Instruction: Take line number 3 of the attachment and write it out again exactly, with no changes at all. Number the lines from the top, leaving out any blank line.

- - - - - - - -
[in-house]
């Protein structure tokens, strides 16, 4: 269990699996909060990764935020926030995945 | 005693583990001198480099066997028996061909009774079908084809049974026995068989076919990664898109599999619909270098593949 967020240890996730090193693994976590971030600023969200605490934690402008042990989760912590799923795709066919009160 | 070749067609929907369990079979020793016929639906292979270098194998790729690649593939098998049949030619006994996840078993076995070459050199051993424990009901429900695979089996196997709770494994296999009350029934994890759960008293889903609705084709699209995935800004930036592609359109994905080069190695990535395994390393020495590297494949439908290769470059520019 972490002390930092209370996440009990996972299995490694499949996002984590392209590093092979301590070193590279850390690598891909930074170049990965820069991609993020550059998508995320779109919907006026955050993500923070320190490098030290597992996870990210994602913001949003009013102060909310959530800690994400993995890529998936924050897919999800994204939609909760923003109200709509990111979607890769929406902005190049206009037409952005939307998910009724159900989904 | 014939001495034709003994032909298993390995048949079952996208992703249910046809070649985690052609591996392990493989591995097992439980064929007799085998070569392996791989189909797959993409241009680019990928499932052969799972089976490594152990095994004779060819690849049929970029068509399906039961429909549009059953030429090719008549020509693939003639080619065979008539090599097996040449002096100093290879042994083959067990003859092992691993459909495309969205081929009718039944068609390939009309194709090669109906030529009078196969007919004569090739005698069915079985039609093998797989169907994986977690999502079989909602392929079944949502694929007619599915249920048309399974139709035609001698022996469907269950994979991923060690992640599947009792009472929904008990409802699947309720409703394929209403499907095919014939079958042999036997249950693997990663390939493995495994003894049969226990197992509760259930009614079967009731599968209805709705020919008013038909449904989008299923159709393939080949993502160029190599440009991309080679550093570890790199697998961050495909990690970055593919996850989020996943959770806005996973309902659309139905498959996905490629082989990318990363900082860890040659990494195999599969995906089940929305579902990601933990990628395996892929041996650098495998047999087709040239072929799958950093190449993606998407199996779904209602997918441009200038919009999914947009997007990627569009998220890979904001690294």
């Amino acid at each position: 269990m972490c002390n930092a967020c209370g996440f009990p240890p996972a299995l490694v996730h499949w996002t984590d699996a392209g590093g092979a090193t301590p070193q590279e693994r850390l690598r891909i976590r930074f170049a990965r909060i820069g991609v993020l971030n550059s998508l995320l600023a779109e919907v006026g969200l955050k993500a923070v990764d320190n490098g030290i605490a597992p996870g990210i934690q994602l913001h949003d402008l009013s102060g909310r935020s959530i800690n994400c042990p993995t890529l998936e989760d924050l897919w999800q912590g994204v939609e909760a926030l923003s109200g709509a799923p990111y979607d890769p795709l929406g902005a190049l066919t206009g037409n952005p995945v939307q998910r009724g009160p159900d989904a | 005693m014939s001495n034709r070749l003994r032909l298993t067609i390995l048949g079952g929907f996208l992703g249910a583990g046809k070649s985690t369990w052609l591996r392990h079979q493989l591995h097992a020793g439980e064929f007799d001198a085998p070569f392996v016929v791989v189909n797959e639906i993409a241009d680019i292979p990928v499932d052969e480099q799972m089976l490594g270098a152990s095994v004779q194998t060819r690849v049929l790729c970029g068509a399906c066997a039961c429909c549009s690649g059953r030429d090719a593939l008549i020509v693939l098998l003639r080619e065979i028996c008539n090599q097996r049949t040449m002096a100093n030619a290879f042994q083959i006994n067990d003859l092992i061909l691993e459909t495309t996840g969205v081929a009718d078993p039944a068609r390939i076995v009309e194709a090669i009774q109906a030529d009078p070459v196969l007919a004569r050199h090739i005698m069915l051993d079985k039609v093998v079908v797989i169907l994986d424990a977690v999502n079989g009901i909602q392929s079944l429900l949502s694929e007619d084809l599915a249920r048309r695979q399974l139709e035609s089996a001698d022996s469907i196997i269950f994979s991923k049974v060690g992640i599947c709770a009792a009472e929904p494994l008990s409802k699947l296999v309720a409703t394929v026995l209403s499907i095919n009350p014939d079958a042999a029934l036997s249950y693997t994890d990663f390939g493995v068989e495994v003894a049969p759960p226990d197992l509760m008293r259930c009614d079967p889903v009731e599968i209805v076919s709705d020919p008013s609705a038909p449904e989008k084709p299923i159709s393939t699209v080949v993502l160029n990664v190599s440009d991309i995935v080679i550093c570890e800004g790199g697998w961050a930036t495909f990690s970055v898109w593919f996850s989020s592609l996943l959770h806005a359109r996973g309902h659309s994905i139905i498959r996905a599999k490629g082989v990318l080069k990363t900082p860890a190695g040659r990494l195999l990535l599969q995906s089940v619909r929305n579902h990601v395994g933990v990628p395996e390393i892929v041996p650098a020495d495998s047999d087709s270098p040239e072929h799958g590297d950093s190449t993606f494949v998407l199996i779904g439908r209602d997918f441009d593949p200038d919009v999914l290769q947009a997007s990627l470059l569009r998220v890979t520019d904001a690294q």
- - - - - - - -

């Amino acid at each position: 269990m972490c002390n930092a967020c209370g996440f009990p240890p996972a299995l490694v996730h499949w996002t984590d699996a392209g590093g092979a090193t301590p070193q590279e693994r850390l690598r891909i976590r930074f170049a990965r909060i820069g991609v993020l971030n550059s998508l995320l600023a779109e919907v006026g969200l955050k993500a923070v990764d320190n490098g030290i605490a597992p996870g990210i934690q994602l913001h949003d402008l009013s102060g909310r935020s959530i800690n994400c042990p993995t890529l998936e989760d924050l897919w999800q912590g994204v939609e909760a926030l923003s109200g709509a799923p990111y979607d890769p795709l929406g902005a190049l066919t206009g037409n952005p995945v939307q998910r009724g009160p159900d989904a | 005693m014939s001495n034709r070749l003994r032909l298993t067609i390995l048949g079952g929907f996208l992703g249910a583990g046809k070649s985690t369990w052609l591996r392990h079979q493989l591995h097992a020793g439980e064929f007799d001198a085998p070569f392996v016929v791989v189909n797959e639906i993409a241009d680019i292979p990928v499932d052969e480099q799972m089976l490594g270098a152990s095994v004779q194998t060819r690849v049929l790729c970029g068509a399906c066997a039961c429909c549009s690649g059953r030429d090719a593939l008549i020509v693939l098998l003639r080619e065979i028996c008539n090599q097996r049949t040449m002096a100093n030619a290879f042994q083959i006994n067990d003859l092992i061909l691993e459909t495309t996840g969205v081929a009718d078993p039944a068609r390939i076995v009309e194709a090669i009774q109906a030529d009078p070459v196969l007919a004569r050199h090739i005698m069915l051993d079985k039609v093998v079908v797989i169907l994986d424990a977690v999502n079989g009901i909602q392929s079944l429900l949502s694929e007619d084809l599915a249920r048309r695979q399974l139709e035609s089996a001698d022996s469907i196997i269950f994979s991923k049974v060690g992640i599947c709770a009792a009472e929904p494994l008990s409802k699947l296999v309720a409703t394929v026995l209403s499907i095919n009350p014939d079958a042999a029934l036997s249950y693997t994890d990663f390939g493995v068989e495994v003894a049969p759960p226990d197992l509760m008293r259930c009614d079967p889903v009731e599968i209805v076919s709705d020919p008013s609705a038909p449904e989008k084709p299923i159709s393939t699209v080949v993502l160029n990664v190599s440009d991309i995935v080679i550093c570890e800004g790199g697998w961050a930036t495909f990690s970055v898109w593919f996850s989020s592609l996943l959770h806005a359109r996973g309902h659309s994905i139905i498959r996905a599999k490629g082989v990318l080069k990363t900082p860890a190695g040659r990494l195999l990535l599969q995906s089940v619909r929305n579902h990601v395994g933990v990628p395996e390393i892929v041996p650098a020495d495998s047999d087709s270098p040239e072929h799958g590297d950093s190449t993606f494949v998407l199996i779904g439908r209602d997918f441009d593949p200038d919009v999914l290769q947009a997007s990627l470059l569009r998220v890979t520019d904001a690294q």